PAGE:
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Finally, there are a few interesting and seemingly unrelated tidbits that are just too good to pass up. The first is about the power of vested interests.

This book, like probably every other typed document you have ever read, was typed with a QWERTY keyboard, named for the left-most six letters in its upper row. Unbelievable as it may now sound, that keyboard layout was designed in 1873 as a feat of anti-engineering. It employs a whole series of perverse tricks to force typists to type as slowly as possible, such as scattering the commonest letters over all keyboard rows and concentrating them on the left side (where right-handed people have to use their weaker hand). The reason behind all of those seemingly counterproductive features is that the typewriters of 1873 jammed if adjacent keys were struck in quick succession, so that manufacturers had to slow down typists. When improvements in typewriters eliminated the problem of jamming, trials in 1932 with an efficiently laid-out keyboard showed that it would let us double our typing speed and reduce our typing effort by 95 percent. But QWERTY keyboards were solidly entrenched by then. The vested interests of hundreds of millions of QWERTY typists, typing teachers, typewriter and computer salespeople, and manufacturers have crushed all moves towards keyboard efficiency for over 60 years.

The second is about China, and why, although it clearly “developed” more quickly than Europe, it eventually lost its technological lead.

Why didn’t Chinese ships proceed around Africa’s southern cape westward and colonize Europe, before Vasco de Gama’s own three puny ships rounded the Cape of Good Hope eastward and launched Europe’s colonization of East Asia? Why didn’t Chinese ships cross the Pacific to colonize the Americas’ west coast?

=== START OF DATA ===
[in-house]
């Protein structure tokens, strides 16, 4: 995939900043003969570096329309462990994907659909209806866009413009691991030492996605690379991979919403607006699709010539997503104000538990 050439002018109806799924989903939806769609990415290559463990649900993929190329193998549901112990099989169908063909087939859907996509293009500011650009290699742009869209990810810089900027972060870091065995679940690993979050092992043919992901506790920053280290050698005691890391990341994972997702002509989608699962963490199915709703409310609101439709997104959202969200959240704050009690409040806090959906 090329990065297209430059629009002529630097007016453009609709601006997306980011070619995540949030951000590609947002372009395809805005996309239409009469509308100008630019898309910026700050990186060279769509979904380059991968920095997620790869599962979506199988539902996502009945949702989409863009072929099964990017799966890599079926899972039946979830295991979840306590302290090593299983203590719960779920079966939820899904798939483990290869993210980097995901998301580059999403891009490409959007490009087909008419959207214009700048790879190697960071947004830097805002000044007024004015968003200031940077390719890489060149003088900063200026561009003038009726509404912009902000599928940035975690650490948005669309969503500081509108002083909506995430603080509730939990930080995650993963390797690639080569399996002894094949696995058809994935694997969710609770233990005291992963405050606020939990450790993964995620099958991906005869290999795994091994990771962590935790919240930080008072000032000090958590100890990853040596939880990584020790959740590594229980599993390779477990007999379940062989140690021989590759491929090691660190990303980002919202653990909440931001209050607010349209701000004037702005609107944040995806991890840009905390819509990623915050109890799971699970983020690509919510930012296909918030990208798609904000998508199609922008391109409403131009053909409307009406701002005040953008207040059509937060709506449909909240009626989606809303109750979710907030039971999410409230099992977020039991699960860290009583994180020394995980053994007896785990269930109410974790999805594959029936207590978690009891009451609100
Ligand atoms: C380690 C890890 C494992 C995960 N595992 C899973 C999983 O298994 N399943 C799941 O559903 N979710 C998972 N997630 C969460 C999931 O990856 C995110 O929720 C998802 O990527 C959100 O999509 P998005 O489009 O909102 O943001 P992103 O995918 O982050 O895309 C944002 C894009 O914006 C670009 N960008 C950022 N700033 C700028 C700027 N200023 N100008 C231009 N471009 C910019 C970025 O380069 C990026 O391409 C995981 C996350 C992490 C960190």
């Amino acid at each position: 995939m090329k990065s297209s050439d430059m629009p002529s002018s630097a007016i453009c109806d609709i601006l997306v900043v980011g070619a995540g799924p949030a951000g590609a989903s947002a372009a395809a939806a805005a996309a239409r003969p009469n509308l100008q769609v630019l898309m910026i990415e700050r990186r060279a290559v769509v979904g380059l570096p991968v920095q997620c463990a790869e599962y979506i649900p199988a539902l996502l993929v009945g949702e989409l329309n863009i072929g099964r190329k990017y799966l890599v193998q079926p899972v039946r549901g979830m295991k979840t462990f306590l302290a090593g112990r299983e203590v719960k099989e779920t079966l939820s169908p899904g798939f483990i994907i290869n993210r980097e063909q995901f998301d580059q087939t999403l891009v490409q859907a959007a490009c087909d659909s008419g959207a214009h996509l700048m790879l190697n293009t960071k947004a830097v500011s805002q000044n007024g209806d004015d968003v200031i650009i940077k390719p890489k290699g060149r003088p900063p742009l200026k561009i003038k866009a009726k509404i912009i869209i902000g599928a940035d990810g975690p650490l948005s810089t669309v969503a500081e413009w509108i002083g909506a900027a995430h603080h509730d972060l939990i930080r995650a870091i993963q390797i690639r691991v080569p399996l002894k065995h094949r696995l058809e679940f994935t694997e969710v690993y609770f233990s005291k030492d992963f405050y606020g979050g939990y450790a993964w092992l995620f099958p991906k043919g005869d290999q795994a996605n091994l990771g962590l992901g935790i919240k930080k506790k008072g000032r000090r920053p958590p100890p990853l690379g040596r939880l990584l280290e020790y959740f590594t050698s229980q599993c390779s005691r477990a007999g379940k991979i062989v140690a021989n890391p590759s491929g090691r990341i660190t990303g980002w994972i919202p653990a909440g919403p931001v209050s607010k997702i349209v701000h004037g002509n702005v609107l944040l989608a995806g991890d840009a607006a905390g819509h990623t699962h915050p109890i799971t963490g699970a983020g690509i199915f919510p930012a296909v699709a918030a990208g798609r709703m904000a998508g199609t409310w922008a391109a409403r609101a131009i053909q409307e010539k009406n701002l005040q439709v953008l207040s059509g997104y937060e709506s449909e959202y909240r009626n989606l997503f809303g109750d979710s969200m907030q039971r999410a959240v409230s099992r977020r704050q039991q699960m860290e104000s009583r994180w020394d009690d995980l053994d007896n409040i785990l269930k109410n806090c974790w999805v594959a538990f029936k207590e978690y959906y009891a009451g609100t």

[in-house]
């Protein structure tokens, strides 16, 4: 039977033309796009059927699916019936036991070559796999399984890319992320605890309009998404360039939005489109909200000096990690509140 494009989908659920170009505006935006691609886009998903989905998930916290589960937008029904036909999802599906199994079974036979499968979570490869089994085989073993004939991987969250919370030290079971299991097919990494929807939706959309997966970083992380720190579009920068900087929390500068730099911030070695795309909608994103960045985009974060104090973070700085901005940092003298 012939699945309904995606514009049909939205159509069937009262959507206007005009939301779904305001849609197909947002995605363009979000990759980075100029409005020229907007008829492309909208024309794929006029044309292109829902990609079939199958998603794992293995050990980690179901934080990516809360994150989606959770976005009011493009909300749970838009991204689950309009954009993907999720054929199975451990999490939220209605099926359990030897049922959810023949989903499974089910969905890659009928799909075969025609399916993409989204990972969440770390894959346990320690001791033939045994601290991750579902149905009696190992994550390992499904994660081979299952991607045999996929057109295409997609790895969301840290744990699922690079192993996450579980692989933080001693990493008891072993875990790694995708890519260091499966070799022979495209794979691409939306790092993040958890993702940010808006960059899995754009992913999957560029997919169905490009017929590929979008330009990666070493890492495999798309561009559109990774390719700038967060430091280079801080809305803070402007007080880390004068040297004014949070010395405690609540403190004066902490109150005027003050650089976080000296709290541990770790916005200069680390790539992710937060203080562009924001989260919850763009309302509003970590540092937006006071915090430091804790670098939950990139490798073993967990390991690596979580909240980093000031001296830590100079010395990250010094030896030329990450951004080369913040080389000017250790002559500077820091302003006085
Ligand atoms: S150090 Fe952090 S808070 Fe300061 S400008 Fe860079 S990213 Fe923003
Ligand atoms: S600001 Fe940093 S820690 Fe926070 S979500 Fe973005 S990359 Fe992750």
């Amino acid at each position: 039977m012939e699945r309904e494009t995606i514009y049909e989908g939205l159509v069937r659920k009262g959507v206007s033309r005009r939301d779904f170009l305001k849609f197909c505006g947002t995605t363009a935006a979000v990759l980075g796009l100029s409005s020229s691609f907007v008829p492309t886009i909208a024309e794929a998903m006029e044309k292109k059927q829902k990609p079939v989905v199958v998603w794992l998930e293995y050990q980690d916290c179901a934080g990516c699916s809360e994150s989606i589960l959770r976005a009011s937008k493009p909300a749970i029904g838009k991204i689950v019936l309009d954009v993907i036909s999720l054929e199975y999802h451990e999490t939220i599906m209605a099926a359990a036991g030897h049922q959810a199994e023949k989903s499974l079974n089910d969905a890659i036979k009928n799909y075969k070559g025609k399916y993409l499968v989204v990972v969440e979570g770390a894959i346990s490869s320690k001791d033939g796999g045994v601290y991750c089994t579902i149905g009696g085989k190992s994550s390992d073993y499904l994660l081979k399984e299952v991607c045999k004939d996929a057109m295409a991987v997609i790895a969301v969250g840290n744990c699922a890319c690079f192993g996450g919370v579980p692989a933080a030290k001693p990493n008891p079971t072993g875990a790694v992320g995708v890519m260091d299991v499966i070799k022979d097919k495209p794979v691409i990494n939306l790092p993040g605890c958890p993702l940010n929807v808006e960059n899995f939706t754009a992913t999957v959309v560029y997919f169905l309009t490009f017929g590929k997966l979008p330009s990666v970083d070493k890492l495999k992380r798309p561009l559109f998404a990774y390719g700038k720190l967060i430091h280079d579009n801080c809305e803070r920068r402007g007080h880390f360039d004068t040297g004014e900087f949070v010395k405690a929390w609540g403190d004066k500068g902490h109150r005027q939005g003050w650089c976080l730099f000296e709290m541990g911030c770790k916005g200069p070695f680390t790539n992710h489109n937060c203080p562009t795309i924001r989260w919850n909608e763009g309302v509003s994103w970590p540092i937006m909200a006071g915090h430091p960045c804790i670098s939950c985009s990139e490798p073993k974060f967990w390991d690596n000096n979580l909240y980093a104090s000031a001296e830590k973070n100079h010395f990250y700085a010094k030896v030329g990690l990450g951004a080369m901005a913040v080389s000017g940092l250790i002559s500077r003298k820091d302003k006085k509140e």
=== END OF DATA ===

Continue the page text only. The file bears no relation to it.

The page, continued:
The answer, much like the idea that Eurasia being wide gave it the lead over the Americas being tall, is that China is smooth and Europe is jagged. That refers specially to coastlines, but it can be thought of in the context of political unification as well.

China’s frequent unity and Europe’s perpetual disunity both have a long history. The most productive areas of modern China were politically joined for the first time in 221 B.C. and have remained so for most of the time since then. China has had only a single writing system from the beginnings of literacy, a single dominant language for a long time, and substantial cultural unity for two thousand years. In contrast, Europe has never come remotely close to political unification: it was still splintered into 1,000 independent statelets in the 14th century, into 500 statelets in A.D. 1500, got down to a minimum of 25 states in the 1980s, and is now up again to nearly 40 at the moment that I write this sentence. Europe still has 45 languages, each with its own modified alphabet, and even greater cultural diversity. The disagreements that continue today to frustrate even modest attempts at European unification through the European Economic Community (EEC) are symptomatic of Europe’s ingrained commitment to disunity.